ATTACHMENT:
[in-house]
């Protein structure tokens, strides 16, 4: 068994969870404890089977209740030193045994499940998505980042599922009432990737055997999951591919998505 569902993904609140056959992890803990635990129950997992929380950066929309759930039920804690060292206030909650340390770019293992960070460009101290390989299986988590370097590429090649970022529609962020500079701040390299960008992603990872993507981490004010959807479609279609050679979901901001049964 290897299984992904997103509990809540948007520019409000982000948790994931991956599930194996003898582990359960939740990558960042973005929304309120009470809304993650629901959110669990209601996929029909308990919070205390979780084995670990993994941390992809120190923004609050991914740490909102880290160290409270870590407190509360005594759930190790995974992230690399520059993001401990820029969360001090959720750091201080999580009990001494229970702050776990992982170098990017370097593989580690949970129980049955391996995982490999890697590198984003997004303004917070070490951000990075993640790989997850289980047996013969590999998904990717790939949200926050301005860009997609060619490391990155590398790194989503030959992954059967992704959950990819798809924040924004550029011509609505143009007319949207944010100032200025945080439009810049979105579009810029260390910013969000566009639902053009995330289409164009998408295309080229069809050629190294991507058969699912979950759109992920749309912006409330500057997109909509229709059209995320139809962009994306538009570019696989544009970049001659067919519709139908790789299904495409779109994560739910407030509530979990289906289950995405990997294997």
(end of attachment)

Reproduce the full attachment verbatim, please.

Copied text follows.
[in-house]
């Protein structure tokens, strides 16, 4: 068994969870404890089977209740030193045994499940998505980042599922009432990737055997999951591919998505 569902993904609140056959992890803990635990129950997992929380950066929309759930039920804690060292206030909650340390770019293992960070460009101290390989299986988590370097590429090649970022529609962020500079701040390299960008992603990872993507981490004010959807479609279609050679979901901001049964 290897299984992904997103509990809540948007520019409000982000948790994931991956599930194996003898582990359960939740990558960042973005929304309120009470809304993650629901959110669990209601996929029909308990919070205390979780084995670990993994941390992809120190923004609050991914740490909102880290160290409270870590407190509360005594759930190790995974992230690399520059993001401990820029969360001090959720750091201080999580009990001494229970702050776990992982170098990017370097593989580690949970129980049955391996995982490999890697590198984003997004303004917070070490951000990075993640790989997850289980047996013969590999998904990717790939949200926050301005860009997609060619490391990155590398790194989503030959992954059967992704959950990819798809924040924004550029011509609505143009007319949207944010100032200025945080439009810049979105579009810029260390910013969000566009639902053009995330289409164009998408295309080229069809050629190294991507058969699912979950759109992920749309912006409330500057997109909509229709059209995320139809962009994306538009570019696989544009970049001659067919519709139908790789299904495409779109994560739910407030509530979990289906289950995405990997294997």